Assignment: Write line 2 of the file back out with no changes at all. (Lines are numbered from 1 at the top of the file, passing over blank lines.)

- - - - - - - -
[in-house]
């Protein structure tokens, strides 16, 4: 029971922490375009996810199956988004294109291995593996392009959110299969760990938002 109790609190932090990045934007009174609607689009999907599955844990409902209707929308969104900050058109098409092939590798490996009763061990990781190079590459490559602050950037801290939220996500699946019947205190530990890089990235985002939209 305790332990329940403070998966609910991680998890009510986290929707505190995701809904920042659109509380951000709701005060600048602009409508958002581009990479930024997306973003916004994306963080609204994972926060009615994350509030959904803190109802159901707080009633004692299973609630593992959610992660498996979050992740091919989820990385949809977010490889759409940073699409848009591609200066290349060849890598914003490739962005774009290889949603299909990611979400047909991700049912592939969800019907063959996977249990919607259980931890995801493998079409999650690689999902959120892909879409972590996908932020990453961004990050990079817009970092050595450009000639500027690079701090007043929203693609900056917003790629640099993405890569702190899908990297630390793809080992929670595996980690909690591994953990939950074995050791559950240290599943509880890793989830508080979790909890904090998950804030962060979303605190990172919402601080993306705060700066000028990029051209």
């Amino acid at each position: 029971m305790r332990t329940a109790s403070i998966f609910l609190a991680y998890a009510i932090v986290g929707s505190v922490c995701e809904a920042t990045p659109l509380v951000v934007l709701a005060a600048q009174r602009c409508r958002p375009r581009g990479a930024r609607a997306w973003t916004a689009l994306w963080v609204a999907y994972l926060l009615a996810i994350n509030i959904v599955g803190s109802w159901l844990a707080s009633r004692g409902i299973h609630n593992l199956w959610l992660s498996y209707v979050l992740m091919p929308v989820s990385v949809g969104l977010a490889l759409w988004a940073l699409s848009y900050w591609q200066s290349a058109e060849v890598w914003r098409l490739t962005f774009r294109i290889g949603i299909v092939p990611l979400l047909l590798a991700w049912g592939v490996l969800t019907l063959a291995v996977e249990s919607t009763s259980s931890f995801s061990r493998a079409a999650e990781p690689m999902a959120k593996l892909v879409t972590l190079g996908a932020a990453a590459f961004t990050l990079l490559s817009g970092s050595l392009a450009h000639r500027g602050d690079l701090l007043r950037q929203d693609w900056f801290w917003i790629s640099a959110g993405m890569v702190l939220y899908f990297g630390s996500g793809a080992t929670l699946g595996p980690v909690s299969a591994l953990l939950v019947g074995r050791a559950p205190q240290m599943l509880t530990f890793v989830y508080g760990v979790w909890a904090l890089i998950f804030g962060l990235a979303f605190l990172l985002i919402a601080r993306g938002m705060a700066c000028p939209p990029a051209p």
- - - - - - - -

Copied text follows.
């Protein structure tokens, strides 16, 4: 029971922490375009996810199956988004294109291995593996392009959110299969760990938002 109790609190932090990045934007009174609607689009999907599955844990409902209707929308969104900050058109098409092939590798490996009763061990990781190079590459490559602050950037801290939220996500699946019947205190530990890089990235985002939209 305790332990329940403070998966609910991680998890009510986290929707505190995701809904920042659109509380951000709701005060600048602009409508958002581009990479930024997306973003916004994306963080609204994972926060009615994350509030959904803190109802159901707080009633004692299973609630593992959610992660498996979050992740091919989820990385949809977010490889759409940073699409848009591609200066290349060849890598914003490739962005774009290889949603299909990611979400047909991700049912592939969800019907063959996977249990919607259980931890995801493998079409999650690689999902959120892909879409972590996908932020990453961004990050990079817009970092050595450009000639500027690079701090007043929203693609900056917003790629640099993405890569702190899908990297630390793809080992929670595996980690909690591994953990939950074995050791559950240290599943509880890793989830508080979790909890904090998950804030962060979303605190990172919402601080993306705060700066000028990029051209």